By Liam Vaillancourt

A Sales Tax for Alberta: Why and How?

A look at the Carleton alumni Bob Ascah’s (MAPA 1979) contributions to A Sales Tax for Alberta: Why and How?

About the Editor

Bob Ascah, MAPA 1979

Bob Ascah, MAPA 1979

A Sales Tax for Alberta: Why and How? is a new book that was co-written and edited by MA in Public Administration alumnus, well-accredited author, researcher, former Alberta public servant and Crown corporation executive Bob Ascah.

Ascah was born in Lachine, Quebec where he remained for most of his youth. Ascah attended Carleton University in 1971 and completed a Bachelor of Commerce and Master’s in Public Administration. He was very involved in Carleton’s residence community and was elected student representative to Carleton’s Board of Governors. While in Ottawa, he also worked at the Auditor General’s Office where he became interested in the policy consequences of high levels of borrowing. In his PhD thesis “Politics and Public Debt” published by the University of Alberta Press in 1999, he explored federal debt management from the First World War to the mid-1950s in Canada.

In 1979, Ascah moved west to Edmonton to attend the University of Alberta for a PhD in political science. He remained very involved in the university community with his peers, participating in roles like the president of the Graduate Students’ Association in1982-83. He graduated from the University of Alberta in 1984 with his doctorate in political science.

After graduating, Ascah worked in the Alberta Public Service in Federal and Intergovernmental Affairs and then the Alberta Treasury where he was responsible for financial policy development. He moved to the Alberta Treasury Branches, a publicly owned “bank” where he was responsible for planning, economics and government relations. After his time in the public sector, in 2009 he was appointed as the director of the Institute for Public Economics at the University of Alberta. He also remained involved in his work holding roles such as the academic liaison for the Edmonton Regional Group of the Institute for Public Administration of Canada and on the board of the Economics Society of Northern Alberta. In 2019, he became a research fellow with the Parkland Institute. Bob’s current work involves commenting on public economics, writing blogs (, as well as contributing to and editing books such as A Sales Tax for Alberta: Why and How?

About the Book

A Sales Tax for Alberta: Why and How? is a compilation of various authors’ and Ascah’s analysis of the forever controversial sales tax in Alberta. In these days of high inflation, climate change and an increasingly scrutinized oil industry, Alberta’s economy will be challenged in remaining dependent on fossil fuels to sustain its economy in the future. Despite this challenge and Alberta’s over-reliance on royalties from four big oilsands producers, the implementation of a sales tax continues to be ignored by Alberta’s political class and media. That said, every other Canadian province has a sales tax.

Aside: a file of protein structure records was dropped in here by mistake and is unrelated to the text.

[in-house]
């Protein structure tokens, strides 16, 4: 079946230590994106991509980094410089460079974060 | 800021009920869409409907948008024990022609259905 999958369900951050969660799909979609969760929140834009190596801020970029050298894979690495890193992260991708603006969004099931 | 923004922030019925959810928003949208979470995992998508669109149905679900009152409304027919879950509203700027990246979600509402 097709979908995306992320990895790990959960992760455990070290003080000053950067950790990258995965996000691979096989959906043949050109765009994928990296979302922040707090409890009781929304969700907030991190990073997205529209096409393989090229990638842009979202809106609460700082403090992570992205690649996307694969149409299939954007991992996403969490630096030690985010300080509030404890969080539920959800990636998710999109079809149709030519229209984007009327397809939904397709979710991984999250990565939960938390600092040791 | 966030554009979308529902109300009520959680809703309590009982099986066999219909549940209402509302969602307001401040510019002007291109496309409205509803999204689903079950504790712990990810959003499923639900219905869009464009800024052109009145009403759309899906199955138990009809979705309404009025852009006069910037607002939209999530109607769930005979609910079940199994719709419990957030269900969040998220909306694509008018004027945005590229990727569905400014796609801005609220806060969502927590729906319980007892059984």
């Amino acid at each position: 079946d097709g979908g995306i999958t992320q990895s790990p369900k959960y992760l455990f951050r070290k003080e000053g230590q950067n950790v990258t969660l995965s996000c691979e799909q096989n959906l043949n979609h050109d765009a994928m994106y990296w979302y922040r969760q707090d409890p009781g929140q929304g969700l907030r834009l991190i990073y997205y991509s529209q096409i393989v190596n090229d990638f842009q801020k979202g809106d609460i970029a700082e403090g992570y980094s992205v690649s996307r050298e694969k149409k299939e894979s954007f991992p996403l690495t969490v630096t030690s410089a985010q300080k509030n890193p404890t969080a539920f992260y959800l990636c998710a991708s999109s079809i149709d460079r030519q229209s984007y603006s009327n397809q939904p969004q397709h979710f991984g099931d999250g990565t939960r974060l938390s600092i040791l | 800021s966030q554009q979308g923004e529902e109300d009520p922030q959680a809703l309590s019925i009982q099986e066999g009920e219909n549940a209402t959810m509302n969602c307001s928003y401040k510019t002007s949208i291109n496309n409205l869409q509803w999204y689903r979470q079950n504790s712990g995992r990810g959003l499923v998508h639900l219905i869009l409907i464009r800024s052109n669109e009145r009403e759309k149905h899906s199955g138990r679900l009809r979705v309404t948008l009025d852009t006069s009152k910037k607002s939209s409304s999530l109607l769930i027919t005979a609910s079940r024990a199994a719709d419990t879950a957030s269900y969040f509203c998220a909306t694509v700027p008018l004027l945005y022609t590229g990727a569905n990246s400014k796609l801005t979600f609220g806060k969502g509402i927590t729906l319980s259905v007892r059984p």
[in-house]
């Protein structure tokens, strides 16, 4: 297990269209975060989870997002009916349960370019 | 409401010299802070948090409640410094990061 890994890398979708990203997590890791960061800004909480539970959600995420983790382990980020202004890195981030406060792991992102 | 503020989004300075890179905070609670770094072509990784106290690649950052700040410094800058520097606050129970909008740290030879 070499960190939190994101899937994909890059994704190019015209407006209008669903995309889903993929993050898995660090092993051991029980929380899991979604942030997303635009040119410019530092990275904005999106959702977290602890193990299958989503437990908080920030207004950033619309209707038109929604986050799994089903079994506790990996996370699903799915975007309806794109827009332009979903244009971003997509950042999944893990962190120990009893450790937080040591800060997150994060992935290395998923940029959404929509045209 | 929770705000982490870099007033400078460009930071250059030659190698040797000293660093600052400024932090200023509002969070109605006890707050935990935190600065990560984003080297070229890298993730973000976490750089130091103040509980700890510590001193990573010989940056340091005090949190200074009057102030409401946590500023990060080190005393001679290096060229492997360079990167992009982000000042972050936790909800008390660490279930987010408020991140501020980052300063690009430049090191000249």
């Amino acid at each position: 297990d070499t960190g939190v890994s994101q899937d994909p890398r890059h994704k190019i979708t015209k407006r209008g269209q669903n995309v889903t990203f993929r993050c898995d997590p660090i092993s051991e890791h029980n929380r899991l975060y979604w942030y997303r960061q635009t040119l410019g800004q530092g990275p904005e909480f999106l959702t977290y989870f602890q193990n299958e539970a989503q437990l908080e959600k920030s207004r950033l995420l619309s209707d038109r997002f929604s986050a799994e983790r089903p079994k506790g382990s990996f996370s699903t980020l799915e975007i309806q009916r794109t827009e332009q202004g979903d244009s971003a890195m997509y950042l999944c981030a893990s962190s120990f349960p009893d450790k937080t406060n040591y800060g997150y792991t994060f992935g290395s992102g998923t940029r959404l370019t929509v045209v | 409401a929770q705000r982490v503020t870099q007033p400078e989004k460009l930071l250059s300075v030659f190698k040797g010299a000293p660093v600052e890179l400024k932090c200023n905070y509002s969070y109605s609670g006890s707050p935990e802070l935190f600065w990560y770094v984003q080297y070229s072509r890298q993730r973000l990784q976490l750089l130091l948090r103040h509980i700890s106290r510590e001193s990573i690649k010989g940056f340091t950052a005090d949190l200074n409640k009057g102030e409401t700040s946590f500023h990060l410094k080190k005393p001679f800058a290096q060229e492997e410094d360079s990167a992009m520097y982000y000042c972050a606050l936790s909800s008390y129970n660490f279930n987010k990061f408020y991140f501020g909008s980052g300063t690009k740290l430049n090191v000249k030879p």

The book combines the input of academics, journalists, accountants and the editor’s experience in policy analysis, economics and public finance. In this collaboration, Ascah attempts to map out why and how a sales tax should be implemented in Alberta.

So, A Sales Tax?

The book first explains the “why” of a sales tax. Alberta’s revenues are notoriously volatile because of the fluctuations in the price of oil, natural gas and bitumen. Grant MacEwan economist Ergete Ferede shows how stable a sales tax is when compared with corporate and personal income taxes. Ken McKenzie from the University of Calgary notes that the marginal cost to raise a dollar of sales tax is considerably less than the cost to raise a dollar of personal or corporate income tax. A sales tax also captures the consumption of inherited wealth and visitors to Alberta. The book points out that if Alberta taxed at rates like other provinces over $10 billion extra would be collected. But as journalist, Graham Thomson points out that successive finance ministers who have mused about a sales tax get shut down immediately by their premier. Alberta’s new premier Danielle Smith has gone on record twice in supporting a sales tax. Smith immediately distanced herself from a sales tax when campaigning for premier confirming Alberta politicians do not want to discuss a sales tax unless it allows them to attack a political foe.

As for the “how” of a sales tax, Ascah’s concluding chapter recommends a government fiscal sustainability commission to study spending, savings and revenue choices with the goal of achieving a broad public understanding of Alberta’s fiscal dilemma. At the end of the day, Ascah believes that a fiscally rational, long-term approach will be driven by the demands of Alberta citizens not the short-term thinking of politicians.

Liam Vaillancourt, Work-Study 2022-23

Liam Vaillancourt is music student at Carleton and an SPPA work-study student. Liam came to Carleton from Algoma University, where he studied music and geography. While at Algoma University, Liam worked in the music department managing social media and events. When he’s not helping out in SPPA or the music program, you can find him practicing guitar or spending time outside exploring nature.